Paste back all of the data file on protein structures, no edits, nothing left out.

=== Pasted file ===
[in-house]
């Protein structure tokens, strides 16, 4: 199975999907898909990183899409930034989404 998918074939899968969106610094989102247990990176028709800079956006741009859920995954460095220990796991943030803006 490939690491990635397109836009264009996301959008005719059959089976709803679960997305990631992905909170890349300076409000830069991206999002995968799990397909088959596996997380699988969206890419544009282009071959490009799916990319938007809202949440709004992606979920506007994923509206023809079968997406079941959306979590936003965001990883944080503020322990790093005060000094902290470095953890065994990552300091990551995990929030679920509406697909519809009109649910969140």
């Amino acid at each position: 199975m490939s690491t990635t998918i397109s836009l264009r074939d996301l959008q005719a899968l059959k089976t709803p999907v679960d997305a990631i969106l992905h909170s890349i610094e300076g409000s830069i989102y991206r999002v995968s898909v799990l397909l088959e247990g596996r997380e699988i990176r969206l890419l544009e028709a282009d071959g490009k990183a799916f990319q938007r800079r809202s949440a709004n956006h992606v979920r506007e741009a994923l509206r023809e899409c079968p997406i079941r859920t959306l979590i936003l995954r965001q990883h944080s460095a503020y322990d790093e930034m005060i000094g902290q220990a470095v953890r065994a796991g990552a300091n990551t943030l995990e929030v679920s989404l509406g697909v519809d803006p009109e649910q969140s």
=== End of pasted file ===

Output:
[in-house]
């Protein structure tokens, strides 16, 4: 199975999907898909990183899409930034989404 998918074939899968969106610094989102247990990176028709800079956006741009859920995954460095220990796991943030803006 490939690491990635397109836009264009996301959008005719059959089976709803679960997305990631992905909170890349300076409000830069991206999002995968799990397909088959596996997380699988969206890419544009282009071959490009799916990319938007809202949440709004992606979920506007994923509206023809079968997406079941959306979590936003965001990883944080503020322990790093005060000094902290470095953890065994990552300091990551995990929030679920509406697909519809009109649910969140």
């Amino acid at each position: 199975m490939s690491t990635t998918i397109s836009l264009r074939d996301l959008q005719a899968l059959k089976t709803p999907v679960d997305a990631i969106l992905h909170s890349i610094e300076g409000s830069i989102y991206r999002v995968s898909v799990l397909l088959e247990g596996r997380e699988i990176r969206l890419l544009e028709a282009d071959g490009k990183a799916f990319q938007r800079r809202s949440a709004n956006h992606v979920r506007e741009a994923l509206r023809e899409c079968p997406i079941r859920t959306l979590i936003l995954r965001q990883h944080s460095a503020y322990d790093e930034m005060i000094g902290q220990a470095v953890r065994a796991g990552a300091n990551t943030l995990e929030v679920s989404l509406g697909v519809d803006p009109e649910q969140s």